Ideas for The Dress had been floating around my since my guy and I decided to tie the knot last December.  Of course, since dressmaking is kinda my thing it was extremely important to me that I make my own wedding dress.  It would have been weird for me to buy a dress that is actually The Dress.  This is the big one, you know?  If ever I were to be asked “Did you make it?” this is when I wanted to say “Yes, YES!”.

So, since I happen to dream (in black and white) of being Myrna Loy, a long, lean, and drapey gown was what I wanted most.  I also wanted a sheer silk chiffon . . . ivory with green sprigs of flowers.  Alas, if there’s any two things I’ve learned during my engagement it is 1) even brides don’t always get what they want and 2) there is an end to the internets and that end is, apparently, ivory sheer silk chiffon with green sprigs of flowers on it.  The fabric that I eventually fell for is off-white, synthetic (sigh.) chiffon printed with silver rings.
The dress in my head, of course, had amazingly intricate bias cut panels on the sides and back of the skirt, but since I was working with a symmetrical pattern (the circles are all line up in rows) the design had to be simplified.  Another issue related to the fabric was that the pattern was not printed exactly on the grain.  Getting everything to line up AND getting the proper drape was a challenge.  It took two rounds of bodices to get the neckline right – one side would just stretch no matter what.

Horror stories aside, I am pretty proud of my work and was extremely happy with the outcome.  Actually, “extremely happy” sounds lame.  This was The Dress after all.  I really don’t have words. I will say that I might have cried a little when it was done and I tried it on.  Good tears.

So, in a nutshell:  The entire dress is sheer, which means LOTS of really long french seams.  I made a separate satin slip to wear underneath.  The original intent was to have a simple gray, velvet ribbon at the waist, but I wanted to feel a little more “pulled in” so in the eleventh hour I added a fully lined waistband with gathered fabric hand stitched in place. I added an extra triangular piece to the back for drape and a slight train.  Then, bias cut (at least I got something) ruffles along the bottom and up the back.  Mostly I did this for weight since the fabric is so light.  Also, who doesn’t like a good ruffle now and then?  I mean, c’mon.  High-cut v-neck dress over low-cut slip.  Side zip.  Ruffles for sleeves.  Ta-daaaa!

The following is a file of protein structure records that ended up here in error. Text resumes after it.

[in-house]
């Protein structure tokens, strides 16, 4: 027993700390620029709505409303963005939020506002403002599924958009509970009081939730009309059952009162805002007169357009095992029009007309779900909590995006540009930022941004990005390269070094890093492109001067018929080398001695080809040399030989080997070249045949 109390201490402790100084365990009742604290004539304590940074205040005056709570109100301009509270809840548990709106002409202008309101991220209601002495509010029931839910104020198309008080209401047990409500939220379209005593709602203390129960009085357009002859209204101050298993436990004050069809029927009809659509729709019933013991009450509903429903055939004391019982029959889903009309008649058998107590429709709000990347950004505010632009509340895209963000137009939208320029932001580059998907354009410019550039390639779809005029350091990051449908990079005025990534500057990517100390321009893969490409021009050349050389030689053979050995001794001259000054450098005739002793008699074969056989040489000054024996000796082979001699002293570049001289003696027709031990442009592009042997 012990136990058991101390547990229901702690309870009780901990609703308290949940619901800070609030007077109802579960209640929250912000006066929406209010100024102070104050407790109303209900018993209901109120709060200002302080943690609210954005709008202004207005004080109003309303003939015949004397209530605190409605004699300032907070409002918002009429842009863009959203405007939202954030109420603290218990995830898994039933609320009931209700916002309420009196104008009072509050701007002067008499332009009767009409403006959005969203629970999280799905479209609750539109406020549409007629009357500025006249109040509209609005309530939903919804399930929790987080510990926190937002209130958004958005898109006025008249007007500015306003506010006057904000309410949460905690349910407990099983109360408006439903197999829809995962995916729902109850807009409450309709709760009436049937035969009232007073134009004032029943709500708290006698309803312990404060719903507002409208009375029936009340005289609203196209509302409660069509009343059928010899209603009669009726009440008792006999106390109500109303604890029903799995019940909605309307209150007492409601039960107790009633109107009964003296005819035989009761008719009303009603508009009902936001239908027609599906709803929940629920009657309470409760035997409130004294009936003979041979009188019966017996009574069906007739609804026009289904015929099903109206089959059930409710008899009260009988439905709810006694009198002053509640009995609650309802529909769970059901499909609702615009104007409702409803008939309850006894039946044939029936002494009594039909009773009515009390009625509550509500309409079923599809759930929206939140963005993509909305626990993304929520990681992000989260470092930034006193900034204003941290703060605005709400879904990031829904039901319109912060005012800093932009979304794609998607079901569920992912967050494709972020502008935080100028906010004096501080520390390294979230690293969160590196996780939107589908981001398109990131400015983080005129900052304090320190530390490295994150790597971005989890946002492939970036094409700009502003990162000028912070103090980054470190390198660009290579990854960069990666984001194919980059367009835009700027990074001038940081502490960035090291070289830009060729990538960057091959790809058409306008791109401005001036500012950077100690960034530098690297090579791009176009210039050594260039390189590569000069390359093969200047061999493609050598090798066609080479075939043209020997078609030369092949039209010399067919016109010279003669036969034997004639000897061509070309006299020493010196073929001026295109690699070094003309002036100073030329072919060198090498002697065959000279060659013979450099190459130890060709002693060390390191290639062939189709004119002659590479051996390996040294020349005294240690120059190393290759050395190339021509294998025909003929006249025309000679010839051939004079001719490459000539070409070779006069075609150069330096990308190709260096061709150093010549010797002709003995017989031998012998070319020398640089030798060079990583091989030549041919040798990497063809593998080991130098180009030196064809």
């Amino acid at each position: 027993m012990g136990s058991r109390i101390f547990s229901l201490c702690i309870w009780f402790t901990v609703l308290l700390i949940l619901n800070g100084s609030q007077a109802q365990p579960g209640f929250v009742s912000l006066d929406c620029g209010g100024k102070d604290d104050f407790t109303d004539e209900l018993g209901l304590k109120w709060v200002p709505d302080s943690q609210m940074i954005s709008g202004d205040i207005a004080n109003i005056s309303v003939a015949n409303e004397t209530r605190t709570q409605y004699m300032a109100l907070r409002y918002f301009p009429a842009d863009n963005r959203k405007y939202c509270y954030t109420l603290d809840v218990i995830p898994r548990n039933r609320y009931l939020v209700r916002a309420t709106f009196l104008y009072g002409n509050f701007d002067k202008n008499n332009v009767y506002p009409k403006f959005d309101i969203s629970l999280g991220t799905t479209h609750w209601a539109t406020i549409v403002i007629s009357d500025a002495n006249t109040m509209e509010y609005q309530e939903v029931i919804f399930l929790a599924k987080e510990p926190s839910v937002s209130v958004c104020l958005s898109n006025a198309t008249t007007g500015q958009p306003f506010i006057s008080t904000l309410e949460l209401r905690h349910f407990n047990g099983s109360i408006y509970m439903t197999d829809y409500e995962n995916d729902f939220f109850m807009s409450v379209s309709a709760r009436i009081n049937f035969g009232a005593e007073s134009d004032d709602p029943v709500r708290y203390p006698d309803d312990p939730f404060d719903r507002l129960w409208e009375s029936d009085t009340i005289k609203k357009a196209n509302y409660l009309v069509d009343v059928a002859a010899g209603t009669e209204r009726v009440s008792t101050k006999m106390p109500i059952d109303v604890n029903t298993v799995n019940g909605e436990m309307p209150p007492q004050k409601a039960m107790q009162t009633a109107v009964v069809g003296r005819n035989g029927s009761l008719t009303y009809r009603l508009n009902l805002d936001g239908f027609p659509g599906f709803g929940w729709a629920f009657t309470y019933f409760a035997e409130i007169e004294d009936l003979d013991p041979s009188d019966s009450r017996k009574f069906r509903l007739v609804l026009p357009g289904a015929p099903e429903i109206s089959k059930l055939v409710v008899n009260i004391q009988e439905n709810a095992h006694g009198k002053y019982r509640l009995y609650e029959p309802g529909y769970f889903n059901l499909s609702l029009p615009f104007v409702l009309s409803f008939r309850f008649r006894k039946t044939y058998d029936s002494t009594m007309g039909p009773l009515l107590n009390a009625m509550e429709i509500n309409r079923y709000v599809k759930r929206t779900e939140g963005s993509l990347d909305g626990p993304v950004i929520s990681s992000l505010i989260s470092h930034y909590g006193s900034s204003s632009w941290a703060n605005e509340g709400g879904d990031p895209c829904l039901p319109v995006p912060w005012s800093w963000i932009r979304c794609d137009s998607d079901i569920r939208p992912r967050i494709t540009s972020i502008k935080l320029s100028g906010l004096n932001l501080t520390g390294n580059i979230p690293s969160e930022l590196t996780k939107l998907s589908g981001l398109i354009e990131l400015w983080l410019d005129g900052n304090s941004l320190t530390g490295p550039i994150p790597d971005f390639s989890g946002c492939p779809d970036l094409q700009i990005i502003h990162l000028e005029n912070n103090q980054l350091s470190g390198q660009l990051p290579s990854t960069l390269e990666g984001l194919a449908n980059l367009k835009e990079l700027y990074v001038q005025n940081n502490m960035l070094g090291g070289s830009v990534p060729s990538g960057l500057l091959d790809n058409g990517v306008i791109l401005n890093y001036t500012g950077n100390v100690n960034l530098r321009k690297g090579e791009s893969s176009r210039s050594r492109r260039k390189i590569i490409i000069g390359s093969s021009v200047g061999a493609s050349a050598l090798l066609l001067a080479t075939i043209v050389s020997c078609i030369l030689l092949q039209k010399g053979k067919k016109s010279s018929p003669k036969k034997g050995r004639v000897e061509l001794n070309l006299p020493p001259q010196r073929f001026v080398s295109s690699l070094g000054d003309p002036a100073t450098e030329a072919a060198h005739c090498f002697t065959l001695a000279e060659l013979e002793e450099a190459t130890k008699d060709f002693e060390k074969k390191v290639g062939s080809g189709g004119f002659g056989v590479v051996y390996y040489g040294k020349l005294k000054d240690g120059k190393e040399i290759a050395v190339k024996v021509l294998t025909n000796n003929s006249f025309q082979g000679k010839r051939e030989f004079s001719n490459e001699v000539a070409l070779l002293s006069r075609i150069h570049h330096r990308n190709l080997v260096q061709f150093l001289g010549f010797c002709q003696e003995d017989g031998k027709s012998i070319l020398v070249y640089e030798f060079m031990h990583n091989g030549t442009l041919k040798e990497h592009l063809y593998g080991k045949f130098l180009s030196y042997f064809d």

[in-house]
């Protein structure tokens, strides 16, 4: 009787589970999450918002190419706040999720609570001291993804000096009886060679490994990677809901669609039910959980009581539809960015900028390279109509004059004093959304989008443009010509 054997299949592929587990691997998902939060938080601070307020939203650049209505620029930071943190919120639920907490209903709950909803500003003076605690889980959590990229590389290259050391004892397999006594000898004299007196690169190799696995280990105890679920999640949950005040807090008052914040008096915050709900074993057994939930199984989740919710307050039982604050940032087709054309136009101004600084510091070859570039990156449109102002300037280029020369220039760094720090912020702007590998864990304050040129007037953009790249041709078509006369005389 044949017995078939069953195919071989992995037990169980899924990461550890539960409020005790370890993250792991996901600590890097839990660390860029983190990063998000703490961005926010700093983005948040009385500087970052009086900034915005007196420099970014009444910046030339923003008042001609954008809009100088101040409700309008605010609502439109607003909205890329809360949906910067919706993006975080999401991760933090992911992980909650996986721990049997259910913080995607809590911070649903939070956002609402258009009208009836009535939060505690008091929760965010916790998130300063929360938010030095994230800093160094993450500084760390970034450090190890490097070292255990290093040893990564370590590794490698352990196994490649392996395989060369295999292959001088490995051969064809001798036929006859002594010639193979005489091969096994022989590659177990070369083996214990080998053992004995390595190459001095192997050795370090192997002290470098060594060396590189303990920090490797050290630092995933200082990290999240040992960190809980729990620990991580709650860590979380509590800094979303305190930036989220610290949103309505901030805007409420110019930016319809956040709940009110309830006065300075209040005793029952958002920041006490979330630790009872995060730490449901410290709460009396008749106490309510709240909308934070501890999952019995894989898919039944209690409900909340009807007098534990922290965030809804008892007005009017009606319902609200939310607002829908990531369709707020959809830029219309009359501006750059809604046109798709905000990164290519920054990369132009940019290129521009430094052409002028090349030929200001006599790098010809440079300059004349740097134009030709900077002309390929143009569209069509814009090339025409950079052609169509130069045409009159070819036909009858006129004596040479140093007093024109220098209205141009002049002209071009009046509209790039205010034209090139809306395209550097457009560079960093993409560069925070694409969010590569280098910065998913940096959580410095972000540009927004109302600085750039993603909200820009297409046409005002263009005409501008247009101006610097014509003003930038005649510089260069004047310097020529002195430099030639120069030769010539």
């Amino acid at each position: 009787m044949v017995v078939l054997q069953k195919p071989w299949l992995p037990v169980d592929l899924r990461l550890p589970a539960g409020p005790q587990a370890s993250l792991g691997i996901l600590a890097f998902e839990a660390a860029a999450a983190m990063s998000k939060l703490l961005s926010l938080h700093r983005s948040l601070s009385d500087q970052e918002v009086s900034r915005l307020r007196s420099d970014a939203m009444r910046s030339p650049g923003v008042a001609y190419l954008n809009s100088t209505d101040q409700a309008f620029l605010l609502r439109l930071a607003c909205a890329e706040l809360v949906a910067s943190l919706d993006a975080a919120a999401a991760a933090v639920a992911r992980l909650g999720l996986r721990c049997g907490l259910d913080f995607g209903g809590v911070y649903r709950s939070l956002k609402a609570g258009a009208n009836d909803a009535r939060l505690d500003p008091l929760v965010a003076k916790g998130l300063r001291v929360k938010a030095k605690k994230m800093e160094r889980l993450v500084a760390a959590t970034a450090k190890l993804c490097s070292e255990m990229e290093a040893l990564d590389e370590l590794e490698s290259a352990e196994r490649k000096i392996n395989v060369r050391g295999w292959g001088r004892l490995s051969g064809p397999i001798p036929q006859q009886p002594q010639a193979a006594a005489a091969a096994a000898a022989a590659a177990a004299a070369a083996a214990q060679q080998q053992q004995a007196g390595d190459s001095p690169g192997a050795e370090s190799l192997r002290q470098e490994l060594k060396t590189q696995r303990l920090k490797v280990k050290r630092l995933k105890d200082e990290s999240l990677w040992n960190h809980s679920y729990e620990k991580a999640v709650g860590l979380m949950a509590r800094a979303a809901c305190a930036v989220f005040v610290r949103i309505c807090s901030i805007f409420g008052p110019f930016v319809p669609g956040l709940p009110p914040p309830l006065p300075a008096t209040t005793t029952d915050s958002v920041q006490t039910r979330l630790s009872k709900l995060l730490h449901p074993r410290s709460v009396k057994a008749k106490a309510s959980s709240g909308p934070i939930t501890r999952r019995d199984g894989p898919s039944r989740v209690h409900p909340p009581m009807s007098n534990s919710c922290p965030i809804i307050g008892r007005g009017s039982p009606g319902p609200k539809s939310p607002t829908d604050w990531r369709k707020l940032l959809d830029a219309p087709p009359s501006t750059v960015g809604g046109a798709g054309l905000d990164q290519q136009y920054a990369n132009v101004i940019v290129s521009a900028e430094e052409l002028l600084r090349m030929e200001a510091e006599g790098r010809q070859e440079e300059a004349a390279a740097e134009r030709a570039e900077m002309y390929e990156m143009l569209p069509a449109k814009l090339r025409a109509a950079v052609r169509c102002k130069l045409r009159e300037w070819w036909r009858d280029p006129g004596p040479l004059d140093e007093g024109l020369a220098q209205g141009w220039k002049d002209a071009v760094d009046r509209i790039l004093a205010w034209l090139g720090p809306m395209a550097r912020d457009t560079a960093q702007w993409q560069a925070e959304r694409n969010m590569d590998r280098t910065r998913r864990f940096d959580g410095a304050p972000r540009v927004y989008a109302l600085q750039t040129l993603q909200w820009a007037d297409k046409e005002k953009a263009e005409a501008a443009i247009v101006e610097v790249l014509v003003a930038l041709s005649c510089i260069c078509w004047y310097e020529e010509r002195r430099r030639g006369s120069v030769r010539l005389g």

The Facts

  • Fabric:  Synthetic Chiffon.  Ivory with silver rings. I used white satin for the slip.
  • Pattern:  The dress is all me.  The slip underneath is Vintage Vogue 2859 sans slit.
  • Year: I was going for 1930s film star, so . . .
  • Notions:  Zipper, thread, sheer bias-cut tricot.  (The last item is my secret weapon against the edges/seams of sheer fabric.  It’s impossible to find, so I cut my own.)
  • Time to complete:  Months (and months).  I took my time so as not to get burned out.
  • First worn:  August 11.  My wedding day.
  • Wear again?  I wish.  Although I have no intention of getting married again.  Very tricky.
  • Total price: I don’t even want to think about wedding costs (although we didn’t go bonkers or anything) but I would guess, all in all, somewhere in the $100-$150 range.
And yes, the wedding was nothing but wonderful, sweet, lovely (and love-filled) fun.  I AM a happy girl. 


You can see how I crammed my wedding dress into this week's Gatsby-themed challenge over at The Sew Weekly.
 


Comments

Kirsten
09/13/2012 13:56

Maybe we should have a murder mystery party where everyone wears their wedding dress... I don't know what the premise would be. Hm. But yes, you should find a way to wear this as much as possible. Still so breathtaking. You totally nailed it.

09/13/2012 14:01

Gorgeous!

09/13/2012 14:13

wow! this is gorgeous! what a beautiful wedding gown! compared to all the uglies on 'say yes to the dress,' this is something i can really get behind. when you first showed us the fabric i didn't quite get how it would all come together, but the results are stunning!


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